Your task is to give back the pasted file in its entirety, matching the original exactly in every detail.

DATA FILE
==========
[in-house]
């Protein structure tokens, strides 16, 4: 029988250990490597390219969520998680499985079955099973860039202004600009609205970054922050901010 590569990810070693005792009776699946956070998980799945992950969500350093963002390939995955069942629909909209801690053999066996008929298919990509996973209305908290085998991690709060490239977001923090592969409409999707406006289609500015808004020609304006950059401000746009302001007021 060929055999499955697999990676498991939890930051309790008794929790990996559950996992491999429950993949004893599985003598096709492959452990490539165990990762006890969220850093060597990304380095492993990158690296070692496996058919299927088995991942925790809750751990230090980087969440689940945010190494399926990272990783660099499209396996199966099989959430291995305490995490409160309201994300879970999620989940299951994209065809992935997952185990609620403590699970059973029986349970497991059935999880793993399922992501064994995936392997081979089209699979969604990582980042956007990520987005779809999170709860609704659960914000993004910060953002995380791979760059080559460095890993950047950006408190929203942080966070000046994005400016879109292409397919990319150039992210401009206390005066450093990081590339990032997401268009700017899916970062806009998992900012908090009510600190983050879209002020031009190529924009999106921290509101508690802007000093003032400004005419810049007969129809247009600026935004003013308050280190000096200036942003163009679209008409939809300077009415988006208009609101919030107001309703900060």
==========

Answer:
[in-house]
């Protein structure tokens, strides 16, 4: 029988250990490597390219969520998680499985079955099973860039202004600009609205970054922050901010 590569990810070693005792009776699946956070998980799945992950969500350093963002390939995955069942629909909209801690053999066996008929298919990509996973209305908290085998991690709060490239977001923090592969409409999707406006289609500015808004020609304006950059401000746009302001007021 060929055999499955697999990676498991939890930051309790008794929790990996559950996992491999429950993949004893599985003598096709492959452990490539165990990762006890969220850093060597990304380095492993990158690296070692496996058919299927088995991942925790809750751990230090980087969440689940945010190494399926990272990783660099499209396996199966099989959430291995305490995490409160309201994300879970999620989940299951994209065809992935997952185990609620403590699970059973029986349970497991059935999880793993399922992501064994995936392997081979089209699979969604990582980042956007990520987005779809999170709860609704659960914000993004910060953002995380791979760059080559460095890993950047950006408190929203942080966070000046994005400016879109292409397919990319150039992210401009206390005066450093990081590339990032997401268009700017899916970062806009998992900012908090009510600190983050879209002020031009190529924009999106921290509101508690802007000093003032400004005419810049007969129809247009600026935004003013308050280190000096200036942003163009679209008409939809300077009415988006208009609101919030107001309703900060």